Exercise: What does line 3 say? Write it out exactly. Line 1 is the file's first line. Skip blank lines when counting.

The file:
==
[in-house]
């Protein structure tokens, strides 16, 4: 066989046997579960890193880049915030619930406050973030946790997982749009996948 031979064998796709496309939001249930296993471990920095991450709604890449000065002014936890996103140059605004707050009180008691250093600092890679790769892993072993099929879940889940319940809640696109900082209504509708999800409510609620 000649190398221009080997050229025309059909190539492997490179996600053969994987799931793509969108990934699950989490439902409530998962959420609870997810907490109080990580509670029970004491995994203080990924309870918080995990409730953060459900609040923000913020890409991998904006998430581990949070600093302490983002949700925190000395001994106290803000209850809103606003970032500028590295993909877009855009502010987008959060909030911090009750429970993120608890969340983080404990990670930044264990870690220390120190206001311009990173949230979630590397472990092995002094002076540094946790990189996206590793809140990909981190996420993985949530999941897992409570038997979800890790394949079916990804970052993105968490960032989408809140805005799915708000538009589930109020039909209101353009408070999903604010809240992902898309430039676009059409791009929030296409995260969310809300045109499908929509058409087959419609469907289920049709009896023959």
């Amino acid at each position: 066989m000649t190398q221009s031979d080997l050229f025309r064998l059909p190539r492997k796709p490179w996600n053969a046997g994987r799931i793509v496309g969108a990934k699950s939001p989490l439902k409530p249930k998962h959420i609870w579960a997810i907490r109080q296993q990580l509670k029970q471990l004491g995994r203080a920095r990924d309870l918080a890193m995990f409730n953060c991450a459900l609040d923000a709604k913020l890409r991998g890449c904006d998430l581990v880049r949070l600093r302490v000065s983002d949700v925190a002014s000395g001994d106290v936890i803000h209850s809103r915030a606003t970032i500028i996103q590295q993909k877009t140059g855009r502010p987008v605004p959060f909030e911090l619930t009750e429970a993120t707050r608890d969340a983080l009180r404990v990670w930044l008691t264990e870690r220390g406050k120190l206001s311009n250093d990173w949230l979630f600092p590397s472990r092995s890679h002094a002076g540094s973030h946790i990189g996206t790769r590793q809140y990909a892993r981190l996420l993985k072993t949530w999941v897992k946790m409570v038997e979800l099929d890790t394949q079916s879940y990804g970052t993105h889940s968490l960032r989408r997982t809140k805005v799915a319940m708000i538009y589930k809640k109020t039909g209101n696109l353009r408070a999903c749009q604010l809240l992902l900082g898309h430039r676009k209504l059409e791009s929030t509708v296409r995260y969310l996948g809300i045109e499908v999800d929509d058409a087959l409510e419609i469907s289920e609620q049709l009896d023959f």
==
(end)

């Amino acid at each position: 066989m000649t190398q221009s031979d080997l050229f025309r064998l059909p190539r492997k796709p490179w996600n053969a046997g994987r799931i793509v496309g969108a990934k699950s939001p989490l439902k409530p249930k998962h959420i609870w579960a997810i907490r109080q296993q990580l509670k029970q471990l004491g995994r203080a920095r990924d309870l918080a890193m995990f409730n953060c991450a459900l609040d923000a709604k913020l890409r991998g890449c904006d998430l581990v880049r949070l600093r302490v000065s983002d949700v925190a002014s000395g001994d106290v936890i803000h209850s809103r915030a606003t970032i500028i996103q590295q993909k877009t140059g855009r502010p987008v605004p959060f909030e911090l619930t009750e429970a993120t707050r608890d969340a983080l009180r404990v990670w930044l008691t264990e870690r220390g406050k120190l206001s311009n250093d990173w949230l979630f600092p590397s472990r092995s890679h002094a002076g540094s973030h946790i990189g996206t790769r590793q809140y990909a892993r981190l996420l993985k072993t949530w999941v897992k946790m409570v038997e979800l099929d890790t394949q079916s879940y990804g970052t993105h889940s968490l960032r989408r997982t809140k805005v799915a319940m708000i538009y589930k809640k109020t039909g209101n696109l353009r408070a999903c749009q604010l809240l992902l900082g898309h430039r676009k209504l059409e791009s929030t509708v296409r995260y969310l996948g809300i045109e499908v999800d929509d058409a087959l409510e419609i469907s289920e609620q049709l009896d023959f």